Truck Parking Availability Study: Demonstration Project

About the Project

Truck Stops

This project targets the development of an automated truck stop management system that can determine the number of occupied parking spaces at Minnesota Department of Transportation (MnDOT) safety rest areas and commercial truck stops. The system uses a network of cameras to monitor parking availability at truck stops, automatically identifying available spaces in real time. In this project, the information will be used to notify drivers and carriers about parking availability via a website, in-cab messaging, and variable message displays a few miles ahead of the rest area on the highway.

The system is being installed at three MnDOT rest areas and one private truck stop on Interstate 94 (I-94) west and northwest of the Twin Cities. The I-94 corridor—critical to the movement of goods in Minnesota and an important connection between trade centers on the West Coast and multiple marketplaces in the Midwest—experiences a large volume of truck traffic.

The Elm Creek Rest Area, two miles north of Interstate 494 on I-94, was the first implementation site in fall 2012. The project team used this installation to calibrate, test, and refine the system, and has achieved positive results. So far, system counts have been consistently accurate to within plus or minus one parking space.

Since the initial installation, the system has also been deployed at the Big Spunk Lake Rest Area between Albany and Avon, Minnesota. As of early 2014, an installation at the Enfield Rest Area near St. Cloud is in progress, and planning is under way for the final site, a private truck stop. 

Next steps include implementing several mechanisms that will communicate parking information to truck drivers. First, the team plans to install variable message signs along I-94 in the spring of 2014. Also in the works are an in-cab messaging system and a website.

Overall results will help the project team determine whether this technology holds promise for use in other corridors throughout the nation.

Project Benefits

Trucks on a highway

Successful demonstrations of this technology can improve safety, lead to better trip and operations management by drivers and carriers, and help MnDOT and private truck stop owners manage their facilities more effectively.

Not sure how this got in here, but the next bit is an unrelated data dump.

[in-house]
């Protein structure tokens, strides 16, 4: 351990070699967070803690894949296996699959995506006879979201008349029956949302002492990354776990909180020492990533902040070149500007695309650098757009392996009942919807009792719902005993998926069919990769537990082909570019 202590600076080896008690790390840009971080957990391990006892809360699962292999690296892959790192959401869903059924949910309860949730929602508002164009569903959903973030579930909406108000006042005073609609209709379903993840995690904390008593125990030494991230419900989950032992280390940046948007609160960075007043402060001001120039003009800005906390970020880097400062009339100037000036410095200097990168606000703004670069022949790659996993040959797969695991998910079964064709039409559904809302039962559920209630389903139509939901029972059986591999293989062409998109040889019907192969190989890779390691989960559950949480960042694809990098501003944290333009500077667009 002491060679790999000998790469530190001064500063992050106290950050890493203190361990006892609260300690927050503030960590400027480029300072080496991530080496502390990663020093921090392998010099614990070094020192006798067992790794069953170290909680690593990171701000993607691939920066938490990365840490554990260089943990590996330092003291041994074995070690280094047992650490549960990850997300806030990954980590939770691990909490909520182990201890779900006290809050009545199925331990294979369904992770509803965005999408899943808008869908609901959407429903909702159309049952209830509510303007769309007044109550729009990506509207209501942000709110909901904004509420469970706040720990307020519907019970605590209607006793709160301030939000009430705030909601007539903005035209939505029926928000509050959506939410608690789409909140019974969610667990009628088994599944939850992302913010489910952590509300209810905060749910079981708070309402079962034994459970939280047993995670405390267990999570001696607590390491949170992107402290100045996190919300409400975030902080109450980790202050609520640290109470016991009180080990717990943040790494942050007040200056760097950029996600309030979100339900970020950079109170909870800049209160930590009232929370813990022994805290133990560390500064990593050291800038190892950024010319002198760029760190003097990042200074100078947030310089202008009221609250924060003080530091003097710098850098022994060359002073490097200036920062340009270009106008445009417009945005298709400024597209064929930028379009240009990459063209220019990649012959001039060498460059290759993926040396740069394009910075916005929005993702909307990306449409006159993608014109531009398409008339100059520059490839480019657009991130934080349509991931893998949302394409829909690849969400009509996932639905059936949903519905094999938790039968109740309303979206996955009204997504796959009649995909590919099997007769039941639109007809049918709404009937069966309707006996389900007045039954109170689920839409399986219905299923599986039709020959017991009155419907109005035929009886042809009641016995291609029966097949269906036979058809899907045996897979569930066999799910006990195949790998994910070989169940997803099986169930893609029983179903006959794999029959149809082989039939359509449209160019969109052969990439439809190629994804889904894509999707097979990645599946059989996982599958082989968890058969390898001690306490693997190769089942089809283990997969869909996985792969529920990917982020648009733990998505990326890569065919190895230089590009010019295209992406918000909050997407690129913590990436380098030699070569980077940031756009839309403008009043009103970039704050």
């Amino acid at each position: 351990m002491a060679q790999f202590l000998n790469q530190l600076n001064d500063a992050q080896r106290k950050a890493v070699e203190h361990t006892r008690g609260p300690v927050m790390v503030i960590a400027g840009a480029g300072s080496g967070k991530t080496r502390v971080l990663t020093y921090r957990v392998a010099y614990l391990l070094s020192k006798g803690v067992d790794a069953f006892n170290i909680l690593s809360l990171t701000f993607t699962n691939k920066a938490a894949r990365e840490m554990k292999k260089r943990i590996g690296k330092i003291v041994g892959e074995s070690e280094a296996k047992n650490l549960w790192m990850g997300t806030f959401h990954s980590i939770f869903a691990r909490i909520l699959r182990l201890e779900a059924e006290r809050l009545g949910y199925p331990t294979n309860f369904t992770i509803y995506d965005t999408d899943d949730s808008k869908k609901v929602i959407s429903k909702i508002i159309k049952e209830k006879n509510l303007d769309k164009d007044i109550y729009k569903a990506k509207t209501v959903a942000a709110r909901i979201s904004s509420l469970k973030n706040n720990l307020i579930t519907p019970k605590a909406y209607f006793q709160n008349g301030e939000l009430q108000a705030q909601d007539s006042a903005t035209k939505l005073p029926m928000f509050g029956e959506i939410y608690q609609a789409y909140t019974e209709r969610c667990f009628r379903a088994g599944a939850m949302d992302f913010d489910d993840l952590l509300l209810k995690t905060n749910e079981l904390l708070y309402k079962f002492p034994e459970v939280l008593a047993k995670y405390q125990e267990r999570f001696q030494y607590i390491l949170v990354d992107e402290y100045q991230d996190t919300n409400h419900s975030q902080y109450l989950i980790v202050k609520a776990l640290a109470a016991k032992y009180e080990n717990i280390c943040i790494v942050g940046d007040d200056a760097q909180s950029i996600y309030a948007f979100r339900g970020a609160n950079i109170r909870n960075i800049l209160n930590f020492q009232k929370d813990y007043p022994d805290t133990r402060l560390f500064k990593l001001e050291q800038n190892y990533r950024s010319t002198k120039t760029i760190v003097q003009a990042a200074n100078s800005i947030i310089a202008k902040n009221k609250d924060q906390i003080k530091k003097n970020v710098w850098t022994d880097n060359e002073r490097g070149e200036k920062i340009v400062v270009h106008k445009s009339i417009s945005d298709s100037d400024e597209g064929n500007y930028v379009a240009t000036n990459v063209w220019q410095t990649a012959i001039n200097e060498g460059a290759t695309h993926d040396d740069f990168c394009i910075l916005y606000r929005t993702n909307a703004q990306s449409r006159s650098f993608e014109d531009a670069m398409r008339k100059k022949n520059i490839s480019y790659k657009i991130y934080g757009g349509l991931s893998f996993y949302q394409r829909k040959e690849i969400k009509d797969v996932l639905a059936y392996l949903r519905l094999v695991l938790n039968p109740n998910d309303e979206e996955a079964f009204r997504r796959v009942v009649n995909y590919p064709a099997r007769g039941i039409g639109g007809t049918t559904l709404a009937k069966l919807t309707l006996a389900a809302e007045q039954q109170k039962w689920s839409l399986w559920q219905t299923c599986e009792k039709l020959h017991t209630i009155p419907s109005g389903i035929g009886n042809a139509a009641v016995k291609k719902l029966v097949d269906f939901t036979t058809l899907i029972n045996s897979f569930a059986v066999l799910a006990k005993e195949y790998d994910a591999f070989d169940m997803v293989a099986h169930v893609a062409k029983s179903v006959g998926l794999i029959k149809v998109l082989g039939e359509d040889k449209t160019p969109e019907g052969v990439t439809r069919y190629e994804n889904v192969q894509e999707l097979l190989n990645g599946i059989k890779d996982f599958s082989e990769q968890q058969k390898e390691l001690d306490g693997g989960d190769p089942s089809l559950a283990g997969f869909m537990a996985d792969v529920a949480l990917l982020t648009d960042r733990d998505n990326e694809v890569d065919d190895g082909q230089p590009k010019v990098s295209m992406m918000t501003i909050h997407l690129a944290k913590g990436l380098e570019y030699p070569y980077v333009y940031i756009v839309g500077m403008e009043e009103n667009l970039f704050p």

The potential to improve safety by reducing driver fatigue and improving a driver’s ability to park safely is one of the project’s greatest benefits. Federal hours of service rules require truck drivers to stop and rest after 11 hours of driving. If they continue, drivers could become dangerously fatigued, be forced to park in unsafe locations such as freeway ramps, or face legal penalties.

By providing information about the available number of parking spaces at each stop, this system will help drivers determine if it is safe to continue to the next rest area or if they should stop at their current location. The ability to determine when and where to stop within hours of service requirements could help drivers and carriers make better overall trip and operations decisions.

The project will also provide data on facility use, which could be used by MnDOT and private site owners to determine if existing facilities are suitable for demand. The data can also be used to plan needed improvement or expansion projects.

Project Team


  • John Tompkins, Freight Project Manager

University of Minnesota

American Transportation Research Institute

  • Dan Murray, Vice President

More Information

Contact Nikolaos Papanikolopoulos, 612-625-0163 or, or John Tompkins, 651-366-3724 or


Funding for the project is provided through the Federal Highway Administration’s Truck Parking Facilities Discretionary Grants Program and the Minnesota Department of Transportation. The FHWA grants program helps improve safety on the nation’s interstates by promoting projects that allow trucks to park safely and securely in areas away from moving traffic, instead of alongside the road itself or on ramps.